I've been enjoying indoor rock climbing recently, and thought of a variation that would be fun: disco rock climbing.
The concept is analogous to disco bowling. One evening a week, the indoor rock climbing center would start playing 70's disco, use UV lights to light up the walls (which would have been sprayed with luminescent dye), and illuminate a mirrored ball suspended from the ceiling.
Safety hazard? Just require a waiver form. I'd sign it in a heartbeat!
I just finished reading this Digg posting about why we dream, and decided to post my own theory.
The theory is based on a simple premise; that individual brain cells accumulate waste products while they are awake and thinking, and that they need to rest and stop thinking in order to purge the waste. The ability for a cell to operate normally decreases as waste accumulates. A typical cell requires 4-6 hours a day to purge its waste. Many other cells in the body need to rest after periods of activity, so this premise seems reasonable.
Sleep and dreams are an inevitable and emergent consequence of this premise; here's why:
If every individual neuron independently decided when it would go from normal mode into rest mode, then at any one point in time, 2/3 of your brain cells would be operational and 1/3 would be at rest. Now let's assume that a particular cell is more likely to stay in its operational mode if adjacent cells are also in operational mode. This would make evolutionary sense, because if you're focused on a task and 1/3 of your cells are asleep, it would presumably make the task harder. Since there is less stimulus at nighttime and typically less tasks to accomplish, a brain would quickly enter into an emergent rhythm in which during the daytime, *most* cells would probablistically be awake and at nighttime *most* cells would be at rest, dumping waste. Note that these are only probabilities, and there's still a finite chance that during the daytime portions of your brain would be at rest, and a finite chance that during the night some portions of your brain will awake. In addition, the probability of portions waking up during the night rises as the cells dump their waste products and increase their chance of entering waking mode.
As the majority of cells enter the saturation phase of waste, you'd expect to see a fairly rapid collapse into sleep mode, since when a cell goes into rest phase, it stops stimulating its neighbors and makes it more likely that they'll also go into rest phase.
During the night, most cells would initially go into rest phase, dumping waste products. but as the night progresses and cells being to "lighten their load", the probability that cells will transition into operational mode begins to rise. Mathematically, there's a good chance that various subsets of a brain will spontaneously go from sleep mode to operational mode and back again throughout the night, with the probablility of the entire brain going into operation mode by the morning rising to 1.
When one or more subsets of your neurons go into operational mode during the night, they form a "partial mind" which is missing the parts that are still sleeping. A dream is the thoughts and memories experienced by this subset of your mind, and its content will vary based on which parts are awake.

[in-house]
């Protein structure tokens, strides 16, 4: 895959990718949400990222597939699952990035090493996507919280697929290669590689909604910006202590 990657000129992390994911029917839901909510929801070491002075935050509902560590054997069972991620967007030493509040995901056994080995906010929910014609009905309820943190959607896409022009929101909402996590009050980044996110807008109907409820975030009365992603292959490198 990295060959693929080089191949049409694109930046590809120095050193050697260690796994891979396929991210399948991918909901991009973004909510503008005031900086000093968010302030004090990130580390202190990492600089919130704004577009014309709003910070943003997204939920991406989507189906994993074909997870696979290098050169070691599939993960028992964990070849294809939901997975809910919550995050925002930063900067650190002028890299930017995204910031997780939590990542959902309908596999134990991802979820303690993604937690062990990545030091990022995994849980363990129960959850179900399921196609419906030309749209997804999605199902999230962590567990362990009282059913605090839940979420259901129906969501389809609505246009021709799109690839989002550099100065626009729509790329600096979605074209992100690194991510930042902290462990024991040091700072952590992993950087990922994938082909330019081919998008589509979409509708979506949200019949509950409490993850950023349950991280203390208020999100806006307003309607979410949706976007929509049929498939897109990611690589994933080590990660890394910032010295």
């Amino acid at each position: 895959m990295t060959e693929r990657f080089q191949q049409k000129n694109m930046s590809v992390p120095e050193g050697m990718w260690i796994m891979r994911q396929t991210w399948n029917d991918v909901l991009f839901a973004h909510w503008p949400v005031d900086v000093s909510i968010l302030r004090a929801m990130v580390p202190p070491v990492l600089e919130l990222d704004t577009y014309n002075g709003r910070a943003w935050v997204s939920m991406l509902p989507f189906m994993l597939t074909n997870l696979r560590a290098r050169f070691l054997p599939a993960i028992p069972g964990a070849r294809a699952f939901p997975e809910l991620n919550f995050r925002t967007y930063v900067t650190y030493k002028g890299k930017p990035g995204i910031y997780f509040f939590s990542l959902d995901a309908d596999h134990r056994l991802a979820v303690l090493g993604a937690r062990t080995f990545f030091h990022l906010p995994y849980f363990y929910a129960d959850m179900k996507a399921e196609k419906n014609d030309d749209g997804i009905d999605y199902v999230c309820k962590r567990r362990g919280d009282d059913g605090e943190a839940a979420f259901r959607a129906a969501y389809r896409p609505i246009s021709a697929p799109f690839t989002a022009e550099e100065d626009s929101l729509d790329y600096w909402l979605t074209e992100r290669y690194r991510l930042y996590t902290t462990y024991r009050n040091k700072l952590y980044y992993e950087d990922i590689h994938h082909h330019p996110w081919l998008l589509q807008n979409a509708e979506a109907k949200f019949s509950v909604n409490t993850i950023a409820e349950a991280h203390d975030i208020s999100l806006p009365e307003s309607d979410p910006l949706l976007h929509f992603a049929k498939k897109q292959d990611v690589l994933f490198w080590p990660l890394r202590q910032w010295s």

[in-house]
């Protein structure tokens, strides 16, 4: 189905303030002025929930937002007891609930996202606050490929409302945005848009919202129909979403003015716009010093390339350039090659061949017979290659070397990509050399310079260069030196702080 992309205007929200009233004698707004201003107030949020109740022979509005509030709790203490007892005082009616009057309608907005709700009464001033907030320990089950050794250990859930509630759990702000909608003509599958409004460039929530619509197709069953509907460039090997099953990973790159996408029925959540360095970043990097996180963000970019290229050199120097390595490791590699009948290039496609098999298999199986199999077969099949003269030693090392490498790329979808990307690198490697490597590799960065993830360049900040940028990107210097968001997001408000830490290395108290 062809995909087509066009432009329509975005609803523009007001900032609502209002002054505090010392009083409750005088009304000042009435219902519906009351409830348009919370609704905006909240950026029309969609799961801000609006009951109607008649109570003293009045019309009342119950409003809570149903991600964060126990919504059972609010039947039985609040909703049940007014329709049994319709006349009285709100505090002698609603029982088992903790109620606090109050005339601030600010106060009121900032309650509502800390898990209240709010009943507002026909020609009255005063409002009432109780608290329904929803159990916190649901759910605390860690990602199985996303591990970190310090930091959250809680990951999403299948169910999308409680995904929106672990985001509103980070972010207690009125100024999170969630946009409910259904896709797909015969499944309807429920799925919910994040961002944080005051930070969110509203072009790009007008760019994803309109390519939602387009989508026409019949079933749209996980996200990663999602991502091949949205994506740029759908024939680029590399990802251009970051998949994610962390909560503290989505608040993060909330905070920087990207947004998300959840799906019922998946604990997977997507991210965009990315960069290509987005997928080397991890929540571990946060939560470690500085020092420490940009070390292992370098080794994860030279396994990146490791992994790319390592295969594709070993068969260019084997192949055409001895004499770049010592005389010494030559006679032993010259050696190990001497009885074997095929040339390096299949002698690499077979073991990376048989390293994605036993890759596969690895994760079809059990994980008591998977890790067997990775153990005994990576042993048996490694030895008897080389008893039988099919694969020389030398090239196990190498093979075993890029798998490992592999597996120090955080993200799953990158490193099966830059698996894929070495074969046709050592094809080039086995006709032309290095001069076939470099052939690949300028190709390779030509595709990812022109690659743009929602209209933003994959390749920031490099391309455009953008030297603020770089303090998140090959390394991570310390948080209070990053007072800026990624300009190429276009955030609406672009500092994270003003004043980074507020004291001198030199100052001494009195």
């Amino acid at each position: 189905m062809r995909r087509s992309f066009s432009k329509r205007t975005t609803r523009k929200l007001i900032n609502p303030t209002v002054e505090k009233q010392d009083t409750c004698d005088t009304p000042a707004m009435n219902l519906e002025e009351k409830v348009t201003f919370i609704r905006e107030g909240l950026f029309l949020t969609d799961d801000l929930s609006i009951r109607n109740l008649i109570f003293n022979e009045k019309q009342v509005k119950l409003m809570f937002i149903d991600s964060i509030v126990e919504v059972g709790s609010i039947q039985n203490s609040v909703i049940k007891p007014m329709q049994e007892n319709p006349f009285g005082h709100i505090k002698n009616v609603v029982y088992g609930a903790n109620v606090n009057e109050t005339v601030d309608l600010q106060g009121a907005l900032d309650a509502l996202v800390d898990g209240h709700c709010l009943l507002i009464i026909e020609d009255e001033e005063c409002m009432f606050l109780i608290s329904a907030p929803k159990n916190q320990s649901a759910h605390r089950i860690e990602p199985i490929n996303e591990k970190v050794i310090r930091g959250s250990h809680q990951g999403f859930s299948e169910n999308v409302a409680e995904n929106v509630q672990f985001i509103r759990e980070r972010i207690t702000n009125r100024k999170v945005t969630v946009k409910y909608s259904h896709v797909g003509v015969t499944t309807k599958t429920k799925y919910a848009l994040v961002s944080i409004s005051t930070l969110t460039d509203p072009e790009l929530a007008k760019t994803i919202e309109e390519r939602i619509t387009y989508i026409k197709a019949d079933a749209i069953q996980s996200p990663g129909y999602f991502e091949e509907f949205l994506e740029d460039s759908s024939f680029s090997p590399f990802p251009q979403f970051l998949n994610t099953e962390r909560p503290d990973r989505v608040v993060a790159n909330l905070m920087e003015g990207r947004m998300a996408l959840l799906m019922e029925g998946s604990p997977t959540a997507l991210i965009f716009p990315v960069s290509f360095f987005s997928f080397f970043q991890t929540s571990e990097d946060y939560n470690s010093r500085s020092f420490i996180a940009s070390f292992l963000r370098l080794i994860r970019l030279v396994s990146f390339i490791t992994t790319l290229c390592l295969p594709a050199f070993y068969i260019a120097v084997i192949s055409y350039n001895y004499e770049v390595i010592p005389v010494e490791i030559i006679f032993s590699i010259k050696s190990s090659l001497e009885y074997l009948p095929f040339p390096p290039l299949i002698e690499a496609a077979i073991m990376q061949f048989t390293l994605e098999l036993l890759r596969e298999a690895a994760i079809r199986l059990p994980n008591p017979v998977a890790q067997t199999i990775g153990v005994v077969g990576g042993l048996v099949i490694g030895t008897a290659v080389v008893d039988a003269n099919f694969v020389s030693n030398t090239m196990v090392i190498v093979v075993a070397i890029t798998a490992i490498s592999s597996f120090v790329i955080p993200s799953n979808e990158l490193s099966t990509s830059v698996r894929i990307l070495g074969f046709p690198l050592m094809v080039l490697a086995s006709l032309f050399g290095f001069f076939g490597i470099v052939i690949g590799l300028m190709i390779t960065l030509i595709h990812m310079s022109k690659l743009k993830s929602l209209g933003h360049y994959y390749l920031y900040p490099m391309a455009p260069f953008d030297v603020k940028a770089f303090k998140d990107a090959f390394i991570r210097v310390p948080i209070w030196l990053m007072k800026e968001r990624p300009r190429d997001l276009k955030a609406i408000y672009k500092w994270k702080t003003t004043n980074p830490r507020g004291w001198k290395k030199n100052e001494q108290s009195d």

For example, say you are partially awake and you hear an alarm clock. An awake portion of your mind might associate the alarm with a police siren, and another awake portion of your mind might extrapolate this to the possibility that you are in a car chase. The part of your brain that would normally suppress this possiblility with the higher likelyhood that it's simply your alarm clock happens to be asleep, and so the waking part of your brain rightly operates with the highest probability deduction that is available to its parts, and you dream of being in a car chase.
Dreams are often abstractions of an underlying concrete concept/problem in ones life. This makes sense, because if a set of, say, 10 parts of your brain represent and constrain a complete concept under normal operation, and then you send 3 parts to sleep, the remaining 7 parts would tend to represent an abstraction of the original concept (as you remove constraints one by one). For example, the concept of a chair might be represented by a simultaneous constraining of the following facts: 1) 4 legs, 2) has a back, 3) wooden, 4) on the floor, 5) seat, 6) 5 letters, 7) begins with "C". If you remove constraint (3), then you might also end up with a camel. If you remove constraint (3), (6) and (7) then you could also end up with a table or elephant. In general, dream abstraction should be proportional to the percentage of your brain that is asleep.
Each neuron needs to rest several hours a day in order to dump its waste products.
A neuron cannot participate in thinking while it is resting.
A neuron is more likely to enter its rest phase when it is not being stimulated.
Most neurons tend to rest at night.
As neurons become rested, subsets of your mind begin to work again.
Dreams are nothing more than the workings of a partial mind.
Dreams are often abstractions because a partial mind cannot completely resolve constraints.
It's 4:30 am in the morning and I'm in the zone thanks to Imogen Heap and her incredible album Speak for Yourself. She reminds me a lot of Kate Bush; a truly gifted composer/musician. Her music is so far beyond anything else out there it's not even funny. A bit like Roger Federer at Wimbledon!